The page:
s Thoughts from the Physics Chick: Things I think bawb would find interesting about knitting

Friday, July 13, 2007

Things I think bawb would find interesting about knitting

Knitting is divided into (vertical) stitches and (horizontal) rows, so knitting patterns are sometimes charted on graph paper. However, stitches aren’t really square – stockinette stitches, for instance, have a ratio of about 8:5 – which means that knitting charts with pictures on them look vertically stretched out. (You can also buy special “knitting” graph paper, with an 8:5 ratio, so that it’s easier to sketch your designs. Or you can mess around with Excel and print your own, but not all knitters are up for that.)

Knit stitches basically look like little Vs. (Like this: VVVVVV) Purl stitches look kind of like equals signs (= = = = =), except that the top and bottom bars are actually staggered, so it’s more like this:

_ ___ ___ ___ ___
___ ___ ___ ___ _

Purl stitches are what the back of knit stitches look like. If you’re making a knit stitch, you’re making a V in the front and an = in the back. If you’re purling, you’re making a = in the front and a V in the back. Because every knit stitch has a purl on the other side and vice versa, there are a number of knitting and purling patterns that are reversible. These include the garter stitch, which looks like this:


1x1 ribbing:


And the seed stitch:


There are many other stitches which are reversible, but they tend to be variations on the above.

Knit stitches (VVVVV) aren’t exactly symmetrical, because of the way that the yarn fibers twist to make the yarn. (One of the sides of the V ends up being more vertical than the other.) You can buy yarn that twists in either direction, so the Vs can be asymmetrical either way.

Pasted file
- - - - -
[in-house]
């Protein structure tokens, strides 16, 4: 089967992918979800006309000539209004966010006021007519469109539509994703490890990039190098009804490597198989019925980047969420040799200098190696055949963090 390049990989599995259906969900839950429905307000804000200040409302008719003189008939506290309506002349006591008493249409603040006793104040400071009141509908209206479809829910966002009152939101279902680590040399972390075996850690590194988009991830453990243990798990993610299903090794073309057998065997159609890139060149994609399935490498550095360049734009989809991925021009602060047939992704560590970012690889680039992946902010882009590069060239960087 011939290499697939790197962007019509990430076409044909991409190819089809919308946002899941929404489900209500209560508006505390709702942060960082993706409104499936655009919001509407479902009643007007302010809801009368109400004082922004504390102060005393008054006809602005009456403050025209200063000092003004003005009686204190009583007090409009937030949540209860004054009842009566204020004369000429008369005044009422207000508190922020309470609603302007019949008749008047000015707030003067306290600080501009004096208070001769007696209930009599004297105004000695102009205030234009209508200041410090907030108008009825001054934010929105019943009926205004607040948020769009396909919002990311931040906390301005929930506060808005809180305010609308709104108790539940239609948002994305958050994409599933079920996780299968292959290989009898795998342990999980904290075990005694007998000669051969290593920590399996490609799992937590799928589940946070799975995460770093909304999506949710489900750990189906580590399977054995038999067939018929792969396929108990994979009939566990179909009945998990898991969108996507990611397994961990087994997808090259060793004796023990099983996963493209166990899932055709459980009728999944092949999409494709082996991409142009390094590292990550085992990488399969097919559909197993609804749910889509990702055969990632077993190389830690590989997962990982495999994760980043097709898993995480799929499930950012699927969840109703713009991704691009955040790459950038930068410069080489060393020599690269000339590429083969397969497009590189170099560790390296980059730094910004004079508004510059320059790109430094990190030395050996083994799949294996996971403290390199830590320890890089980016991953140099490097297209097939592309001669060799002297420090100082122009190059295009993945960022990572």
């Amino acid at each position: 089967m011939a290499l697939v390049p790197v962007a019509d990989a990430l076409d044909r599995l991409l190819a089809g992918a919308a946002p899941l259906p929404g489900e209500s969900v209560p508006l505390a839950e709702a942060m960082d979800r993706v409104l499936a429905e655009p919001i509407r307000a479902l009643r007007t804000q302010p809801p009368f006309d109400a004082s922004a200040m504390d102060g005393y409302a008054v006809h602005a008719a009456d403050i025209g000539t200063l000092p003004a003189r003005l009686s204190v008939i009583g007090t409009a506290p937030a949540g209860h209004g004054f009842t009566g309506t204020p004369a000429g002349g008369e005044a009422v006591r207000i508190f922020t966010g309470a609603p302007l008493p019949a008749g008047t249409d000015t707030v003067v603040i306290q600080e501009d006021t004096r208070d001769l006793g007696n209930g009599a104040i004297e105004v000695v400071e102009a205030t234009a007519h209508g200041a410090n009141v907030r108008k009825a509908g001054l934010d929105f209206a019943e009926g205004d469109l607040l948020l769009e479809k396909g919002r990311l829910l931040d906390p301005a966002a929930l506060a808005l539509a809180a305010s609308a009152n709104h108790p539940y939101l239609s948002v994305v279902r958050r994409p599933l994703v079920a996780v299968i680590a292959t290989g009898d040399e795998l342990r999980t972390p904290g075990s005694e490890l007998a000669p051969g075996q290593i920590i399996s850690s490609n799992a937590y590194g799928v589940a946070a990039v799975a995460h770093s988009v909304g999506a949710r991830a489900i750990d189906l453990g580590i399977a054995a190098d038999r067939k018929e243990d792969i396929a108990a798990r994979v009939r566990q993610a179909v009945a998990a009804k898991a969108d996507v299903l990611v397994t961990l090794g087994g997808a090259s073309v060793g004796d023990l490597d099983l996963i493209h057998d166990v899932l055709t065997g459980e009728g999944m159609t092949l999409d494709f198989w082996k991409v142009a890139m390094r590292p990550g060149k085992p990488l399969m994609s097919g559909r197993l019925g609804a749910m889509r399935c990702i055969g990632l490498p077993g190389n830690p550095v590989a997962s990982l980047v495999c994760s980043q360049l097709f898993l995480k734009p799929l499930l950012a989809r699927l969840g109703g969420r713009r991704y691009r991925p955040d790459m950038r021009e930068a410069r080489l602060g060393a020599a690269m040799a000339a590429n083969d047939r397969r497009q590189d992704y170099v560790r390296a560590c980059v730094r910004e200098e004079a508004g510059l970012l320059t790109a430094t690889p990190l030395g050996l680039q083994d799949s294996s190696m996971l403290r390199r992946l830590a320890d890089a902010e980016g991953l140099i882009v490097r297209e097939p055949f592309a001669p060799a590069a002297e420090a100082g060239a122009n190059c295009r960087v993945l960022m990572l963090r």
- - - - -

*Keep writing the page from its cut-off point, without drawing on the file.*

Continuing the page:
When you make horizontal rows of knit stitches and then purl stitches (as in the garter stitch, above), the purl stitches stick out.

When you make vertical columns of knit stitches and purl stitches (as in ribbing), the knit stitches stick out.

If you make big checkerboard blocks of knit and purl stitches, you get a basketweave texture, because the knit stitches look like they’re going under the purl stitches, vertically, and the purl stitches look like they’re going under the knit stitches, horizontally.

Knitting is really interesting from a topological perspective, but you can’t always find people to talk to who will properly appreciate it.


At July 14, 2007 1:53 AM, Blogger bawb said...


That *is* really interesting. Samantha told us one night when she was visiting that she's sufficiently ambidextrous to switch hands each row, resulting in perfectly flat knitted sheets.

Can you make a hyperbolic paraboloid? =D

At July 14, 2007 4:00 AM, Blogger Uffish Thought said...

You know enough about it to disprove my amazing fake math on an upcoming answer. Foiled again.

At July 15, 2007 10:58 PM, Blogger Peter said...

I just ran across Ravelry recently, the social networking site for knitting and crocheting. You needle people are taking over the world. :-)

At July 23, 2007 11:44 AM, Blogger Handy or Not said...

This is one of your best posts ever. Or maybe I just consider it to be because I'm a mathematician and a knitter. Hmmm.....

At July 26, 2007 2:38 AM, Blogger azurerocket said...

A good post indeed.

Peter, you demystified someone else's blog post for me - I am now quite at the end of the line for the beta.


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